Building trust in new markets

Trust is won or lost through long term relationship building and, just like in any relationship, how much you put in has a direct correlation with how much you get out.

 

Every day, billions of people around the globe get up, get dressed and go to work. Why? For many it is a matter of survival. For those who are lucky, what they do for a living enriches them emotionally and psychologically – and is, perhaps, even fun. We might not like every aspect of what we do, but we do it. If we find that the negatives get to be too much, we are likely to look for another job.

What does that have to do with building trust in business, you might ask? A lot.

Our relationship with the companies that we buy products and services from, regulate, invest in, partner with, or work for share some common factors that are important for understanding and building trust in business generally – whether they are domestic favourites or new entrants from further afield. Trust is fundamental to a positive and strong reputation. Trust is won or lost both through long-term relationship building and in actions that occur in a heartbeat.

In this article we explore the notion of trust in business in general, and specifically with respect to cross-cultural business relationships: How do European companies looking to do business in China and Chinese companies looking to do business in Europe build relationships of trust with their stakeholders? What we find is that relationships with stakeholders are governed by many of the same rules as other interpersonal relationships. And like any relationship, how much you put in has a direct correlation with how much you get out.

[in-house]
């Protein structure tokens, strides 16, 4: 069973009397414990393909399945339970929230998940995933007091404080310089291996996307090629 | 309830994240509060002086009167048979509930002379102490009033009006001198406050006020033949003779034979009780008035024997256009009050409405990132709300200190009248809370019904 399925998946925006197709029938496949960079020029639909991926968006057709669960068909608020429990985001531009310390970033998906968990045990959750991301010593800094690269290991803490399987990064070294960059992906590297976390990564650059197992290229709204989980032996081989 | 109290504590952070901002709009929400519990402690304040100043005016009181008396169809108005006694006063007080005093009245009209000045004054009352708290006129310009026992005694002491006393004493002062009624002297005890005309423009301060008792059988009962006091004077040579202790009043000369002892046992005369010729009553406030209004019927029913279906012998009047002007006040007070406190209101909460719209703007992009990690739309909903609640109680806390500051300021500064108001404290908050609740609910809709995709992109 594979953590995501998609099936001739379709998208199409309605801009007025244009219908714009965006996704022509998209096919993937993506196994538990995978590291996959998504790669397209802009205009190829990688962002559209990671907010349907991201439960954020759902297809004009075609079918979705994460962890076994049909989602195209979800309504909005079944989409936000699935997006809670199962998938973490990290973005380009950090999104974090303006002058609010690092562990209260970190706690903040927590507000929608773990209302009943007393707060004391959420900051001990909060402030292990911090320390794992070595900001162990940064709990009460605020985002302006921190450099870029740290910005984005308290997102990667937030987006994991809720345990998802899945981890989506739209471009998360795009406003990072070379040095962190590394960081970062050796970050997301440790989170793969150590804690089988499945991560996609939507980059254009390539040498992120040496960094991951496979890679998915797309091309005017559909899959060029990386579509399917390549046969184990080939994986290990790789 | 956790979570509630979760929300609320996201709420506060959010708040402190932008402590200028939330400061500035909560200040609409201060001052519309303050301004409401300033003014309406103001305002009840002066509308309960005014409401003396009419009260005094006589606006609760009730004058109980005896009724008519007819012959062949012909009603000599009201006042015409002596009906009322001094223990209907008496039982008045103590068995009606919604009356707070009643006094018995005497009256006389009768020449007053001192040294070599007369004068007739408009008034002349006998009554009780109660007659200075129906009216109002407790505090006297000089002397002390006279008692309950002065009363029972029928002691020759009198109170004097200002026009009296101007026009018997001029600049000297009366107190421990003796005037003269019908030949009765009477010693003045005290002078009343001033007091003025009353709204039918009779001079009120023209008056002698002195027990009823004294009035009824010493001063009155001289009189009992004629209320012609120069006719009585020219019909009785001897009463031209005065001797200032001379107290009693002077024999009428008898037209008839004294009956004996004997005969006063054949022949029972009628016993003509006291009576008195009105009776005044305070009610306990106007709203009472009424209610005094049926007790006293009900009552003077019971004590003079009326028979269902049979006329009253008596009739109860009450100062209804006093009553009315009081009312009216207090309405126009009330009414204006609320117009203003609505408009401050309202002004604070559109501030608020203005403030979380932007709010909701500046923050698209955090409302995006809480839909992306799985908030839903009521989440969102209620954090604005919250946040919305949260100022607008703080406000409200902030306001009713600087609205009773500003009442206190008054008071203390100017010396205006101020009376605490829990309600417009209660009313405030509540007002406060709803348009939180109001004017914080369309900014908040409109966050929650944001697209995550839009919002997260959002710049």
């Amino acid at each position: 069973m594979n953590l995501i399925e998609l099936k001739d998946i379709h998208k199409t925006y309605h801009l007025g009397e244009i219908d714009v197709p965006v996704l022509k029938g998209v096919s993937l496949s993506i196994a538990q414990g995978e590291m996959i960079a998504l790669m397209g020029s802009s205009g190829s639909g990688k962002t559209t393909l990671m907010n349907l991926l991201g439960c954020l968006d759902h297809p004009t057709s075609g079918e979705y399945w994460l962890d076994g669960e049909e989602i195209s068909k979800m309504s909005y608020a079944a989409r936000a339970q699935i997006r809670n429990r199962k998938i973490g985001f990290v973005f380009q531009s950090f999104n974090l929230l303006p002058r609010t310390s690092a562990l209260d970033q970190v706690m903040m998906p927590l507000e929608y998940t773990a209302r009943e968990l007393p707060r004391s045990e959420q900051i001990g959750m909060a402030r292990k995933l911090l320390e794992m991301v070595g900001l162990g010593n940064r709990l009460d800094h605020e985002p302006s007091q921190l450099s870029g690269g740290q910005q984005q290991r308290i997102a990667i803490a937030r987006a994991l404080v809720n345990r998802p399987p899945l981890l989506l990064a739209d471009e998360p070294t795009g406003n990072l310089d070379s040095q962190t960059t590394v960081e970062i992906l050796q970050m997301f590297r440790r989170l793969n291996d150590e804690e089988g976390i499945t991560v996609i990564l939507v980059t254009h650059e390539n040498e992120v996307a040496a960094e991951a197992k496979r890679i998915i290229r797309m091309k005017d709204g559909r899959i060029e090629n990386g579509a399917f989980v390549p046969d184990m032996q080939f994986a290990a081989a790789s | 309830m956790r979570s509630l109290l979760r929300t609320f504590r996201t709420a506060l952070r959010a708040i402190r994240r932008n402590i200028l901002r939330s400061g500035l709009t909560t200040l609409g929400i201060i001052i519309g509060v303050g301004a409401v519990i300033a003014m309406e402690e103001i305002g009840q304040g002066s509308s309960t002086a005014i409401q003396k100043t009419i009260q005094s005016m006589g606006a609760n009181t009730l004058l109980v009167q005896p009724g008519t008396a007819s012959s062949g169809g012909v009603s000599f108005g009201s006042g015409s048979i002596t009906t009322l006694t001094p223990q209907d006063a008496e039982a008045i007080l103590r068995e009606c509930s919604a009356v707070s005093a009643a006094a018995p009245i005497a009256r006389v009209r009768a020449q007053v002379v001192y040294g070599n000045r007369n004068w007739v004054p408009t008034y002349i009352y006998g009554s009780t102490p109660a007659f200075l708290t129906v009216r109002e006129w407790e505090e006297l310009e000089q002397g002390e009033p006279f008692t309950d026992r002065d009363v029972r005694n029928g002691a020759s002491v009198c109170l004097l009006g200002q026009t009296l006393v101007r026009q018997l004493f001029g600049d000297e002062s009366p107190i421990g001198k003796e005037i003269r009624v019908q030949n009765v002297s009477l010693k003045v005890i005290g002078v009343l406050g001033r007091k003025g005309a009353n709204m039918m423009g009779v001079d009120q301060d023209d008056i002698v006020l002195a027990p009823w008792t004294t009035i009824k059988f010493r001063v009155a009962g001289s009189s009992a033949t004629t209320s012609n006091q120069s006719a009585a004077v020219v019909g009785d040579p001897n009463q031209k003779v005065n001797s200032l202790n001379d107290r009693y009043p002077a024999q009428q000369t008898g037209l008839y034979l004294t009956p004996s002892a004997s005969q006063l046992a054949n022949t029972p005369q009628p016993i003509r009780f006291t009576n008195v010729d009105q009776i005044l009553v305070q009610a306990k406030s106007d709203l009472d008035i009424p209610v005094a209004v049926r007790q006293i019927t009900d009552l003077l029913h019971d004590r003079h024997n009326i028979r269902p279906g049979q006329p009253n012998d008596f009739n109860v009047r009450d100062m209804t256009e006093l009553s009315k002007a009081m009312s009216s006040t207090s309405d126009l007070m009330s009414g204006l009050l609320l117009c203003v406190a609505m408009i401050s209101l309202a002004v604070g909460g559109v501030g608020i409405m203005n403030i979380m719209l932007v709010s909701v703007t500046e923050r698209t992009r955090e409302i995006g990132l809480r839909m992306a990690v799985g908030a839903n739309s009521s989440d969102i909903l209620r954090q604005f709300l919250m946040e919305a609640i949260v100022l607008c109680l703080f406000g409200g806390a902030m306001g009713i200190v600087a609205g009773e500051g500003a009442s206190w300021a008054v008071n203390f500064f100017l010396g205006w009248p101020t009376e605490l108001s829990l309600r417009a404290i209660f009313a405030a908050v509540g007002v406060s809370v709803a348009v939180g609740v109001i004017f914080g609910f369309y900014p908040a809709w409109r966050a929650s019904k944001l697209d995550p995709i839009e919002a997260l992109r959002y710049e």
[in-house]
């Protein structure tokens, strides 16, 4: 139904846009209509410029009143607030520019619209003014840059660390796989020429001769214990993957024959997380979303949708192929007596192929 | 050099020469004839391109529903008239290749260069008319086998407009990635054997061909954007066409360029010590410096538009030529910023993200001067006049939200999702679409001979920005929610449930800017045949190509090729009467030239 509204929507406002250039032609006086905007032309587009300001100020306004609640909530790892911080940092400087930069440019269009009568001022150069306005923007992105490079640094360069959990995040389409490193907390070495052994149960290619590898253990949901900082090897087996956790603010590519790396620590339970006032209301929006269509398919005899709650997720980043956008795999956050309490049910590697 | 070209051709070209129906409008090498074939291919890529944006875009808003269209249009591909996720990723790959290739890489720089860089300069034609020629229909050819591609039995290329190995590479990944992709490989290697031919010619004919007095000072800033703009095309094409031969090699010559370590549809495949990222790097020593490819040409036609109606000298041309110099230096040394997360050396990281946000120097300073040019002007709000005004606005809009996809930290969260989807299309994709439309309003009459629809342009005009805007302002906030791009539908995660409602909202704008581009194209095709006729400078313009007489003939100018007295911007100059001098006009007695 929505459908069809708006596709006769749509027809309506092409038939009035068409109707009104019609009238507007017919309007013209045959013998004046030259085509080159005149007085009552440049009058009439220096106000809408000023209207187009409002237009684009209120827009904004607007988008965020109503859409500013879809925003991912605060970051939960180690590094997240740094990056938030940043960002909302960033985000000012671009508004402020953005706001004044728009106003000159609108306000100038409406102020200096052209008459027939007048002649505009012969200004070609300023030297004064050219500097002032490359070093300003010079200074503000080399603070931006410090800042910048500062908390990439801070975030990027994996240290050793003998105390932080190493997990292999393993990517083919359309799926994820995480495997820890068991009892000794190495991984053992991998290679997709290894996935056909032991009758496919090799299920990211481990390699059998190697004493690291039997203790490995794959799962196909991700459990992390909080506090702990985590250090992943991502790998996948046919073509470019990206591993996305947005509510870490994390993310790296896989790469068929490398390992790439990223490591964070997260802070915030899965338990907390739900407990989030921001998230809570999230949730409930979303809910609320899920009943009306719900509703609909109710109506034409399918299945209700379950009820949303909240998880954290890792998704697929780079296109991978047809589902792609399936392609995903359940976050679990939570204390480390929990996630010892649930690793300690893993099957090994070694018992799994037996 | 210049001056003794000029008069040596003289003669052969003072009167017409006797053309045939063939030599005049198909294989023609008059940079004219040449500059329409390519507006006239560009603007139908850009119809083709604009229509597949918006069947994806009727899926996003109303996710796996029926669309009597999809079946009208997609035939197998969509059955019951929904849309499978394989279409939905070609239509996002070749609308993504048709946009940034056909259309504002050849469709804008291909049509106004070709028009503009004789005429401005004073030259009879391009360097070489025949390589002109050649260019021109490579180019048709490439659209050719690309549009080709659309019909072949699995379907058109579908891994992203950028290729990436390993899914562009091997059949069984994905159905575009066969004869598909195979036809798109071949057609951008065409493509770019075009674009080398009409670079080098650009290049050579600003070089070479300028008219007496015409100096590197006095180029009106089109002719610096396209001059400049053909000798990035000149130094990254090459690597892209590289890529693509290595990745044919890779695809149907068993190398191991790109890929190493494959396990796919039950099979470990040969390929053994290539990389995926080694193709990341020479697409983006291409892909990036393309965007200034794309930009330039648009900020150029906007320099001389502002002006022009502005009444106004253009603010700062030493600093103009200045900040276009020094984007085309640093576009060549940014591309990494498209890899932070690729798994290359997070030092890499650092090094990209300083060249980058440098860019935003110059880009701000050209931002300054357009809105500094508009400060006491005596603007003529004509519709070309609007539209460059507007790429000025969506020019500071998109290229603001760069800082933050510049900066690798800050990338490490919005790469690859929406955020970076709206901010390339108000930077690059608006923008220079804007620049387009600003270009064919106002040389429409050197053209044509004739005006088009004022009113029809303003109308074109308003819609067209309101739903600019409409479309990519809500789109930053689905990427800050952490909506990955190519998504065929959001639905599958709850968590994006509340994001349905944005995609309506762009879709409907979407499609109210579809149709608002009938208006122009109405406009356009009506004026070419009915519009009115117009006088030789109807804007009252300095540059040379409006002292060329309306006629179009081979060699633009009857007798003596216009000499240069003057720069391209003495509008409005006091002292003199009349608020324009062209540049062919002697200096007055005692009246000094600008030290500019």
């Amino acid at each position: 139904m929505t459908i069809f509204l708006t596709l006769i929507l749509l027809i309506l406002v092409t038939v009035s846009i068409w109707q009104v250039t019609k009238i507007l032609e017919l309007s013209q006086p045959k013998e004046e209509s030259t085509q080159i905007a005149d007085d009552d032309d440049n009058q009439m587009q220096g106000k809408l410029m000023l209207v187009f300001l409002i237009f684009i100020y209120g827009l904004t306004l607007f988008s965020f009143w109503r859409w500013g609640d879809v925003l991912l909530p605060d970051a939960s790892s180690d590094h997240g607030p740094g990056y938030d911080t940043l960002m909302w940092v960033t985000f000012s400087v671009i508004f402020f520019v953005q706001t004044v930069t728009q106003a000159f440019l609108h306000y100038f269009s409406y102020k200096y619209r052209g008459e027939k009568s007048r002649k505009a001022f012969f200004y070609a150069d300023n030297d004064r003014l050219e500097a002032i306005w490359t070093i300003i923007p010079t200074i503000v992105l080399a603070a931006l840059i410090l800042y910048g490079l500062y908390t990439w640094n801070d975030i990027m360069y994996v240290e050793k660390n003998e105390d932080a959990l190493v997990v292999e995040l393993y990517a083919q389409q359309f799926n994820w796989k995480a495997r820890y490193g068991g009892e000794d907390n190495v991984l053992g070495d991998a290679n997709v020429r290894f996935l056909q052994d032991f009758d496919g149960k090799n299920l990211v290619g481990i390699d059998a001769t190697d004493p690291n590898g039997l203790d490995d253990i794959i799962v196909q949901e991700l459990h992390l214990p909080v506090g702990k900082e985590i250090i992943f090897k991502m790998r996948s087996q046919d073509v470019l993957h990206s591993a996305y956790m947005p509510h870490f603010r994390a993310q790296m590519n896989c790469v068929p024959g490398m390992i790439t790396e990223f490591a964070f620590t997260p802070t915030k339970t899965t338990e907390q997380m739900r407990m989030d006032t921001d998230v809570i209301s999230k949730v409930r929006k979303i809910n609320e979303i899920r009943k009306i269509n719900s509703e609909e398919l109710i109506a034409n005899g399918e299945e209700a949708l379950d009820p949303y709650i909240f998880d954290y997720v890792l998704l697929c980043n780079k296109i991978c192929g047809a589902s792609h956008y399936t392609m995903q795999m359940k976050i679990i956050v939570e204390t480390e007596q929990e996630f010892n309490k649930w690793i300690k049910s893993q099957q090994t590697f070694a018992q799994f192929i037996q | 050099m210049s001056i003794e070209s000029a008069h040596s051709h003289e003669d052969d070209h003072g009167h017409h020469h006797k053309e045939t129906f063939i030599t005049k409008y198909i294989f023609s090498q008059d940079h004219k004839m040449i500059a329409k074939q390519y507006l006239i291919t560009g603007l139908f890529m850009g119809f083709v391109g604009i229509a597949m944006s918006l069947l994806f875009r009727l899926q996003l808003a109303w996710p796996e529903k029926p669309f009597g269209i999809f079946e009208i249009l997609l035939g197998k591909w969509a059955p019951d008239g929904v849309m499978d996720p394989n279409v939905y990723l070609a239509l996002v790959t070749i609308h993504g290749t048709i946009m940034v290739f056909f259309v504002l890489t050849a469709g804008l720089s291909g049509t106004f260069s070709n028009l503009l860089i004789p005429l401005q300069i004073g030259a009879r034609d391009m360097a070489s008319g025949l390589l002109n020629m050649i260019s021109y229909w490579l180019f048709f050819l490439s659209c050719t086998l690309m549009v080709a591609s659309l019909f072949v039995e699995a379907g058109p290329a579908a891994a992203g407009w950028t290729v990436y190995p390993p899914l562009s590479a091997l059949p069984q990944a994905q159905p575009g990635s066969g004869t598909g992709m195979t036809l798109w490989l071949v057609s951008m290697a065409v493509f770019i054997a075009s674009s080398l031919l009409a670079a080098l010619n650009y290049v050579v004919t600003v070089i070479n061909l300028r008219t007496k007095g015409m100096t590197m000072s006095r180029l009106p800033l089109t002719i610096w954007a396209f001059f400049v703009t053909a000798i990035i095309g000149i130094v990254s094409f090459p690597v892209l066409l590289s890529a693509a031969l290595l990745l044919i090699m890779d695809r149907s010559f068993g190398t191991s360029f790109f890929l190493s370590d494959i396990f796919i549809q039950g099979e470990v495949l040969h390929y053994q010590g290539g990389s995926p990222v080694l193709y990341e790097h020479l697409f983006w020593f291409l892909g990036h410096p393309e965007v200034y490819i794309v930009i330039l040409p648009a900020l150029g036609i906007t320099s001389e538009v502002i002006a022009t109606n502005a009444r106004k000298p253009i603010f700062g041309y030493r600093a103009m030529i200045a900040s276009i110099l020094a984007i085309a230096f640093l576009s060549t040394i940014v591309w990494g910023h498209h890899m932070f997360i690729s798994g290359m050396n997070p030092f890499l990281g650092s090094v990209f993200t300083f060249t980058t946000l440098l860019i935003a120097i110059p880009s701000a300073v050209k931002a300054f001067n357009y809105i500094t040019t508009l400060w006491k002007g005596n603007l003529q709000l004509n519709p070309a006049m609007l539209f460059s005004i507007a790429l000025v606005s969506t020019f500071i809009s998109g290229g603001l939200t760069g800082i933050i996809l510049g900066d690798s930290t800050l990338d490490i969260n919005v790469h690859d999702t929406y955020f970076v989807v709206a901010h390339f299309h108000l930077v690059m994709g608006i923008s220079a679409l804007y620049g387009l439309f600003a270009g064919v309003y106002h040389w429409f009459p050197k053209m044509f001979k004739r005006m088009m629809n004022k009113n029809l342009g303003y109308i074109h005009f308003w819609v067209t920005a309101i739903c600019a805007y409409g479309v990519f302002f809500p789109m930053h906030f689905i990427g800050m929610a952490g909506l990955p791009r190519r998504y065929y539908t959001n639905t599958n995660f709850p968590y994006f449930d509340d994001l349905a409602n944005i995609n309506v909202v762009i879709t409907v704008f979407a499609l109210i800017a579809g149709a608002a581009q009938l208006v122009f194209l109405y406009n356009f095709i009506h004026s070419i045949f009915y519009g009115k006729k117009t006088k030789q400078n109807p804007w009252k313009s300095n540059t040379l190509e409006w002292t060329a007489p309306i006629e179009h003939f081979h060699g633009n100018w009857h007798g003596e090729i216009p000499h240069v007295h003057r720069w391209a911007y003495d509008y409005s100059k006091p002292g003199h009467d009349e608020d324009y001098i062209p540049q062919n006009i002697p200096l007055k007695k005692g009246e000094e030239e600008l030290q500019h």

Phil Riggins

Phil Riggins is the founder and chief executive officer of the Brand & Reputation Collective (the BRC). The BRC combines senior counsel, deep insight and creative thinking to help organisations navigate the inevitable choices and trade-offs required to manage stakeholder expectations, build trust and deliver their organisation’s strategy. Prior to creating the BRC, Phil worked at senior levels with the world’s leading communications agencies, including the Brunswick Group, Weber Shandwick, APCO Worldwide, and Leidar, advising clients on reputation, brand and issues management.

David Ashton

David Ashton leads Brunswick Insight in Asia, the research and insights division of the corporate communications consultancy. Based out of Hong Kong, David advises corporates across a range of crisis, mergers and acquisitions, capital markets, stakeholder engagement and reputation transformation mandates in China and the wider Asia region. Formerly he worked in political polling and research in the UK, advising politicians and media public opinion trends and helping corporates employ research in their campaigns.